My colleague’s tip wasn’t just about making a quick dinner. It was about cutting myself some slack, seeing there was another way, lightening my mental load. 

Muffin tin dinner was now a metaphor for all the small acts that helped me rewrite my stories of guilt. Tonight, I’m not failing; I’m exceeding expectations by doing something fun. (And healthy and easy and fast, but they don’t need to know that; they just know I’m awesome.) 

Tips for reframing mom guilt.

The burnout and emotional exhaustion that women experience are about more than dinnertime struggles and will not be fixed with a single muffin tin dinner. Obviously. This story highlights a critical component to tackling this age-old guilt challenge: self-compassion. And self-compassion has been shown to have the most significant impact on our happiness, resilience, and ability to deal with stress. What stories do you tell yourself? Do you criticize and judge instead of having compassion for yourself? If you do, it’s okay; we all sometimes do. Try these ideas for reframing guilt and making your head and heart lighter.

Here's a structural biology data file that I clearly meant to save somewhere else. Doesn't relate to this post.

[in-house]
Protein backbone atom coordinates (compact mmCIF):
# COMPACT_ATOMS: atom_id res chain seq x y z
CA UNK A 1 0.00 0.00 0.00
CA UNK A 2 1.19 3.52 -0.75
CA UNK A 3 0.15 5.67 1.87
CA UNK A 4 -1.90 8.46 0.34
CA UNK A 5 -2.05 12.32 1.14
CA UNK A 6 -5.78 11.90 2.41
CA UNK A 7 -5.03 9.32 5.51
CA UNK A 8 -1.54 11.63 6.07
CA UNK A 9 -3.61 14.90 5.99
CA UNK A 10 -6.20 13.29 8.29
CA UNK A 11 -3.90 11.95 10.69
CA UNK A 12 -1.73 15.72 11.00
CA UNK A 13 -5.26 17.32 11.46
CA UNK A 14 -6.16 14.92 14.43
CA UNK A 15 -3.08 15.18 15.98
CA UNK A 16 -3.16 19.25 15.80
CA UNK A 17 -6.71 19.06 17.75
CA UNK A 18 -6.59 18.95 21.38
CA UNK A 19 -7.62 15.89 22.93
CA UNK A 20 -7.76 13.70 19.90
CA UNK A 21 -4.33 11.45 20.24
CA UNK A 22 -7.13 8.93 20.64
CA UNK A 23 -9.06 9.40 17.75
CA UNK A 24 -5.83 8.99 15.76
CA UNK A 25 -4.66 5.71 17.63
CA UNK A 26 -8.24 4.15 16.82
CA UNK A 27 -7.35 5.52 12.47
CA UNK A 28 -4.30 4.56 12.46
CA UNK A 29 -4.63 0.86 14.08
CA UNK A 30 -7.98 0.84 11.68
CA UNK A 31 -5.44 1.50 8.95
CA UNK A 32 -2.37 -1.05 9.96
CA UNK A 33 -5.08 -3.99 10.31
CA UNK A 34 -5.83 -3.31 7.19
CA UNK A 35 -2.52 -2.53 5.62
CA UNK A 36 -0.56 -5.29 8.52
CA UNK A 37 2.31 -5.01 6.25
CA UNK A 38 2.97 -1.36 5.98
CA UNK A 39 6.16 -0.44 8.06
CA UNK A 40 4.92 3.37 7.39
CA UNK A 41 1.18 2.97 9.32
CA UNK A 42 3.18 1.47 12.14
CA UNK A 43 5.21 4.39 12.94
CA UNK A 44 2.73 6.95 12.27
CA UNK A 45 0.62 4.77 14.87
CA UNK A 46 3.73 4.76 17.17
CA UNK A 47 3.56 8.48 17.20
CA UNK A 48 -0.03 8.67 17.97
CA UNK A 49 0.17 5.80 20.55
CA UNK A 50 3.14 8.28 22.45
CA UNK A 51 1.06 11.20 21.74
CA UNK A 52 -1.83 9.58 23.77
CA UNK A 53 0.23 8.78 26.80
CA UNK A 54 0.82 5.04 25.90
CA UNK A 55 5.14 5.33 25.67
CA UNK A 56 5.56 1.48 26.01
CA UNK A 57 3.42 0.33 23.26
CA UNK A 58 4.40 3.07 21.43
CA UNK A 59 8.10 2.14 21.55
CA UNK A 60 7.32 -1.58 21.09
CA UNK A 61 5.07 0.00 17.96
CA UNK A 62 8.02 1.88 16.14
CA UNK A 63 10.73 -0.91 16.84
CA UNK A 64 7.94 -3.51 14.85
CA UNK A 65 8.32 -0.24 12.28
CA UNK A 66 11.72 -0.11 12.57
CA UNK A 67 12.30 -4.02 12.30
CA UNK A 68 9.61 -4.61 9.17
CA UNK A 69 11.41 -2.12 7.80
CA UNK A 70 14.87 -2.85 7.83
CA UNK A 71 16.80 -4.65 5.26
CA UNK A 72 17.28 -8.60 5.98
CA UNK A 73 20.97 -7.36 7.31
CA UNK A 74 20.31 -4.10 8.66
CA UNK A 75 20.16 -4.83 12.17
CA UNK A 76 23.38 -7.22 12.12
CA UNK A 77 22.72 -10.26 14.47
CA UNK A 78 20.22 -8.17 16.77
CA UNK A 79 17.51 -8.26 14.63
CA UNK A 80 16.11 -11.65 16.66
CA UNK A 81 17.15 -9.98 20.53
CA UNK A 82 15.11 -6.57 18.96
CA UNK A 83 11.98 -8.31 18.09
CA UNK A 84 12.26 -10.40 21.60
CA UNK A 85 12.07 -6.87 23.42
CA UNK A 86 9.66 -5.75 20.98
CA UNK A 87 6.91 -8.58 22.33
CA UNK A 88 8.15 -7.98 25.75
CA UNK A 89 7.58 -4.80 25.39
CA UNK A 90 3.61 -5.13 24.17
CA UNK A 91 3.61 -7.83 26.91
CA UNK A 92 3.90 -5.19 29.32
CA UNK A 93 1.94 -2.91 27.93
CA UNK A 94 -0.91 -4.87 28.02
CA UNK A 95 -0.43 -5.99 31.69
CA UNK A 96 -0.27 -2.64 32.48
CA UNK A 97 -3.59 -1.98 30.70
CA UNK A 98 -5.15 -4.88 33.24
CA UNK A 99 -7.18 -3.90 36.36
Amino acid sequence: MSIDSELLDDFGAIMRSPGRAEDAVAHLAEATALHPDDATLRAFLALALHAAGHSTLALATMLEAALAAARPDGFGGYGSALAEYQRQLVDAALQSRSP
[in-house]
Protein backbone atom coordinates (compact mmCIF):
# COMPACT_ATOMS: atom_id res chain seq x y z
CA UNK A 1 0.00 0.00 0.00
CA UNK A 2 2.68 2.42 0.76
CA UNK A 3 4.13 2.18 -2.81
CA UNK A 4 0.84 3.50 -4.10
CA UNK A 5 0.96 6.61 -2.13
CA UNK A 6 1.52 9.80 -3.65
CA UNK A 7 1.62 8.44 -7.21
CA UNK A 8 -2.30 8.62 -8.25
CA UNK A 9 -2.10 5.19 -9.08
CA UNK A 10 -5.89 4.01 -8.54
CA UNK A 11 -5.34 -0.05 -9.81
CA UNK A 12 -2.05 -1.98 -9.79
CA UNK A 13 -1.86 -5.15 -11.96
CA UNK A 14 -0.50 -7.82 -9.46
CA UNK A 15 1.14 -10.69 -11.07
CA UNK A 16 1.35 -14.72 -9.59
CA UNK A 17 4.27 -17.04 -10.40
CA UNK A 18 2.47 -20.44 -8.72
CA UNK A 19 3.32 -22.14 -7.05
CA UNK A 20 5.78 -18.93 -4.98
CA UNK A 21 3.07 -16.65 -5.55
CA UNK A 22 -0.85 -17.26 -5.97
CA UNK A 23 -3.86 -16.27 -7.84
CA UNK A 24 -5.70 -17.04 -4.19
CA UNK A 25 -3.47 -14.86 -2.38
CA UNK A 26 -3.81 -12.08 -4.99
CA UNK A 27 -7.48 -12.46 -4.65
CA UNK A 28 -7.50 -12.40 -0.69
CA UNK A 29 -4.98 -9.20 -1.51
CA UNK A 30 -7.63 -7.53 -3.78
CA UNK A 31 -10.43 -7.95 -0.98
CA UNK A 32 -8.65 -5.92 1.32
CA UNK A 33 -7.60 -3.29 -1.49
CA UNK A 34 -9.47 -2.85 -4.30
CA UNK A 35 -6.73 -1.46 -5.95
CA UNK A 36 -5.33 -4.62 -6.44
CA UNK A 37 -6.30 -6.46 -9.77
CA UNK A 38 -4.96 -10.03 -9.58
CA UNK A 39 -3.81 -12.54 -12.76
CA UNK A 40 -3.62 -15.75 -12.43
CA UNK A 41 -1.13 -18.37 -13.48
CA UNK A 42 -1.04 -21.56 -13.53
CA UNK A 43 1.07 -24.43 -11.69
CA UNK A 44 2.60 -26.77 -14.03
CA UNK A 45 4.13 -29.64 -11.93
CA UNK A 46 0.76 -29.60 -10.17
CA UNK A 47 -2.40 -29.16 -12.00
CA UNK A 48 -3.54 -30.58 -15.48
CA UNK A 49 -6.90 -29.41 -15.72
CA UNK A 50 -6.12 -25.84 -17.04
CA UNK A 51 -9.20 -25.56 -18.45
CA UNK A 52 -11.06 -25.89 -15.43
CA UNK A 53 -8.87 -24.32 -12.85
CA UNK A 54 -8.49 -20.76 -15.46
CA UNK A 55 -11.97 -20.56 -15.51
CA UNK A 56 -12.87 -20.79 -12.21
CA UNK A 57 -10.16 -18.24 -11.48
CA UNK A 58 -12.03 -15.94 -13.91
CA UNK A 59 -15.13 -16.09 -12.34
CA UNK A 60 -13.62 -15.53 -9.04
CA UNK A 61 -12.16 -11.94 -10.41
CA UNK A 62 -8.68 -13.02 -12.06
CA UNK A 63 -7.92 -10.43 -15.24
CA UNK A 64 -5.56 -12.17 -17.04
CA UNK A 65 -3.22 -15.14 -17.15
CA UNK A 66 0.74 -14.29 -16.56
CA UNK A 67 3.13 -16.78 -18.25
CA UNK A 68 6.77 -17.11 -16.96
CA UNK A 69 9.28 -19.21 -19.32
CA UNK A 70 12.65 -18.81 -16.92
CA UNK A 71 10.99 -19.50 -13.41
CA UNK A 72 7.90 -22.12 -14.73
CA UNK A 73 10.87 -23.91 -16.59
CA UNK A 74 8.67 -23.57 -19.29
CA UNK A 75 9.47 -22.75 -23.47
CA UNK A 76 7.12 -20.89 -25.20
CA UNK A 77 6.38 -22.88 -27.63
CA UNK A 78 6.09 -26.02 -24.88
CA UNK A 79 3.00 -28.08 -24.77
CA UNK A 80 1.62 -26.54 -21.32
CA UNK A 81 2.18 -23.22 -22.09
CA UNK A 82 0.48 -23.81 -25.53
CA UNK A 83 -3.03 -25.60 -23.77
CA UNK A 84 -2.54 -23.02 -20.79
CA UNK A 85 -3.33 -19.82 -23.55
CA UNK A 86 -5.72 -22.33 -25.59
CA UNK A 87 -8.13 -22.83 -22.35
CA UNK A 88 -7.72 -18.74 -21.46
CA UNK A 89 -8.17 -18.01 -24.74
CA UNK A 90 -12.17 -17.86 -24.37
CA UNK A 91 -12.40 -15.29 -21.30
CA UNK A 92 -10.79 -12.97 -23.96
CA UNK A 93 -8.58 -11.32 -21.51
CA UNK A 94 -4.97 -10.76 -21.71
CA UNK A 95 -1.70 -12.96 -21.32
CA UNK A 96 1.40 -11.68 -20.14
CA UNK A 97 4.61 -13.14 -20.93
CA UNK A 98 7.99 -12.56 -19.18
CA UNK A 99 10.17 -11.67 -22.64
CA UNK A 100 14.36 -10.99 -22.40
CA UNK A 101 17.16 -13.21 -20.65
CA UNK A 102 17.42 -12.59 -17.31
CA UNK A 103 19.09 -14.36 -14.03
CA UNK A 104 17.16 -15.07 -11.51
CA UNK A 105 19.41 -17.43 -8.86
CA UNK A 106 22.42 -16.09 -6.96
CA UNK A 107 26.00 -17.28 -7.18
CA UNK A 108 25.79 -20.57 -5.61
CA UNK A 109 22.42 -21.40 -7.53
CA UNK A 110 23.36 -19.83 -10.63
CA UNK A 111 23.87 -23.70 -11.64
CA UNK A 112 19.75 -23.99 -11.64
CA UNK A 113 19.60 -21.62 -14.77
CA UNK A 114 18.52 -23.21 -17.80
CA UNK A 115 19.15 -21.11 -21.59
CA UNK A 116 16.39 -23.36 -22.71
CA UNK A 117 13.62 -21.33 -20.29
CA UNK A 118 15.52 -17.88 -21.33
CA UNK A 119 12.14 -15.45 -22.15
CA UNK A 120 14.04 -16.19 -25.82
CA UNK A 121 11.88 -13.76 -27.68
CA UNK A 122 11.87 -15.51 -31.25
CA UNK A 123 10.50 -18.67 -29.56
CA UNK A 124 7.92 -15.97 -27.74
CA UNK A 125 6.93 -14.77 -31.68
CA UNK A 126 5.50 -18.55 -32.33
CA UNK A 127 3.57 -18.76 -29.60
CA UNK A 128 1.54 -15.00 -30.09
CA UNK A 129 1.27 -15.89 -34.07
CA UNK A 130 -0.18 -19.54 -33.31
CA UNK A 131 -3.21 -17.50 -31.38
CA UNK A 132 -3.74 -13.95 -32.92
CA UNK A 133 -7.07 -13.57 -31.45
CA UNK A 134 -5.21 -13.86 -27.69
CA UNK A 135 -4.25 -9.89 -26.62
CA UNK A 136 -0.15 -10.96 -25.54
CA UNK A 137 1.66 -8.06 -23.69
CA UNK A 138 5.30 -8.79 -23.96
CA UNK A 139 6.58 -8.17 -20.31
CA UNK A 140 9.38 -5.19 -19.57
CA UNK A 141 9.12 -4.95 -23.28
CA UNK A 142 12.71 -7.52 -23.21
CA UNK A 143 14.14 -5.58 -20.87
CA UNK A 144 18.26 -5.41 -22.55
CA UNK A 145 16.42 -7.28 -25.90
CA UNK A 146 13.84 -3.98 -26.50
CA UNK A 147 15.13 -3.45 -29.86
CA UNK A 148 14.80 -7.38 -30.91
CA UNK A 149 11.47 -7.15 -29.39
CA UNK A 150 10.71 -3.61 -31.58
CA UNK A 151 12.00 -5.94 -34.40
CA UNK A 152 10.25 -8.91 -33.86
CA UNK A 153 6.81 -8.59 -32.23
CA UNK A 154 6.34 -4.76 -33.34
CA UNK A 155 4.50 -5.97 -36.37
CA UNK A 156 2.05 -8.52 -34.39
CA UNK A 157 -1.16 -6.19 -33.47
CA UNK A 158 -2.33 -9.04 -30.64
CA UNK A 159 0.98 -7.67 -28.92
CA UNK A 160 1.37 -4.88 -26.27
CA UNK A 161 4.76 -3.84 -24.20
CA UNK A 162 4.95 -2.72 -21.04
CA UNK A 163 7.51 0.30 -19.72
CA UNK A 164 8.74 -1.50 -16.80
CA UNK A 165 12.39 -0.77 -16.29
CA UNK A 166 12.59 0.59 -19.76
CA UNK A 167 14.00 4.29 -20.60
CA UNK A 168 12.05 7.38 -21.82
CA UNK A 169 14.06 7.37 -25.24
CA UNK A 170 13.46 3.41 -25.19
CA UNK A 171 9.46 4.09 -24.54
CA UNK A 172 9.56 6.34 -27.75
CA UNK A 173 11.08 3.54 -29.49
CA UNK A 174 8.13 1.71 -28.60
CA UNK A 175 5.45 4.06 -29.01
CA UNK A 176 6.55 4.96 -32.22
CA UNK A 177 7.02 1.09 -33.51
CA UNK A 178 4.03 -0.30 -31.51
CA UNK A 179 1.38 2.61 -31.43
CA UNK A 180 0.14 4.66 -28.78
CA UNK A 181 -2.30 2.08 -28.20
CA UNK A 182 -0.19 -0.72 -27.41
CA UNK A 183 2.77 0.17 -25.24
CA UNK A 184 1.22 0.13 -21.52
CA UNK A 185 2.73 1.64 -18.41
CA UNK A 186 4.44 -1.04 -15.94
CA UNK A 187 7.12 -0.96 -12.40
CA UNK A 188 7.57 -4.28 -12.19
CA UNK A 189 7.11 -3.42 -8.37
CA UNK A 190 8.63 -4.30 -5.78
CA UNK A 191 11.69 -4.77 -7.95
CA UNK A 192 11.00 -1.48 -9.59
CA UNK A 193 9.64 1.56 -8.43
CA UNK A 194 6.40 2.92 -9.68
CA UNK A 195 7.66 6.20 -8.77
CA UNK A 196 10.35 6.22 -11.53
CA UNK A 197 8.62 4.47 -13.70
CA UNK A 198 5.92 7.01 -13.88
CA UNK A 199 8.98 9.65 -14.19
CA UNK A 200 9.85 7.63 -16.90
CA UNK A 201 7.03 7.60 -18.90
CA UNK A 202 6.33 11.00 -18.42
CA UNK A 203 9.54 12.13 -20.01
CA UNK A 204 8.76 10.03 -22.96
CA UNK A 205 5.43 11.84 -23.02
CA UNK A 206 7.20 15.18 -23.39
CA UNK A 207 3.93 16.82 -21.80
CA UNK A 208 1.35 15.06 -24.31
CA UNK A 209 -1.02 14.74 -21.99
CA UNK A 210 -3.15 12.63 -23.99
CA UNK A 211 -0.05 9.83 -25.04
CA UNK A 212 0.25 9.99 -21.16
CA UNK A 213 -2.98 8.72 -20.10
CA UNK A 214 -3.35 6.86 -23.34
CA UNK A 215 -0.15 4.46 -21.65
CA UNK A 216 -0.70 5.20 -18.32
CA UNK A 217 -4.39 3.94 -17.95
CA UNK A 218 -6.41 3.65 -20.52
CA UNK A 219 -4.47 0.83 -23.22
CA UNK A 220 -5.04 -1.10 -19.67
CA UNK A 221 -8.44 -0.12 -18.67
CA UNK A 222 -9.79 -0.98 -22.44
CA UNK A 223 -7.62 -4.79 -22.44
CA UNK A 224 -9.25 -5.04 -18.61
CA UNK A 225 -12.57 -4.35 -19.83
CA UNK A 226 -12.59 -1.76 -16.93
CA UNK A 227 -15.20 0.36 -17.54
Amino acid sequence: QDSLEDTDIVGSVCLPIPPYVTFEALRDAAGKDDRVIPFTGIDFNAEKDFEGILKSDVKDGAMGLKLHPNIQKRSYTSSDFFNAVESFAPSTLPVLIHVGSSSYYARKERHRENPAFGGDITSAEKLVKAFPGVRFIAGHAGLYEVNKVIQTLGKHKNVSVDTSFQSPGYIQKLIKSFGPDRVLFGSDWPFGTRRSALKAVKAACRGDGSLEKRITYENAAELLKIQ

Understand where guilt stems from.

When you feel guilt, you need to determine where it’s coming from. My meal-time guilt stemmed from not living up to my “homemade slow-cooked” childhood. Looking at the unused muffin tin not only triggered guilt but also triggered anger some days. It conjured up images of the 1950s housewife in a shirtwaist dress and apron, donning triangle-shaped hair made immoveable by Spray Net. She made pot roasts in a Corningware casserole, Betty Crocker muffins, and martinis on demand for her husband when he got home. My association with the fondly remembered muffin tin turned sour and jaded. The muffin tin became a symbol of inequality. I needed to modernize the muffin tin because I needed to modernize motherhood for myself. That’s where my reframing began.

Realize your guiding values.

I benefited from a conversation early in motherhood with a mentor of mine. When I described my idyllic childhood with a stay-at-home mom, her guilt radar kicked in, and she reminded me that I learned many great lessons from my mom that have shaped me. If I decided to return to work, I would teach my daughter lessons too — not better ones, not worse ones, just different ones. That realization was transformative for me. I could honor and pass on many values and qualities from my upbringing and shape new ones.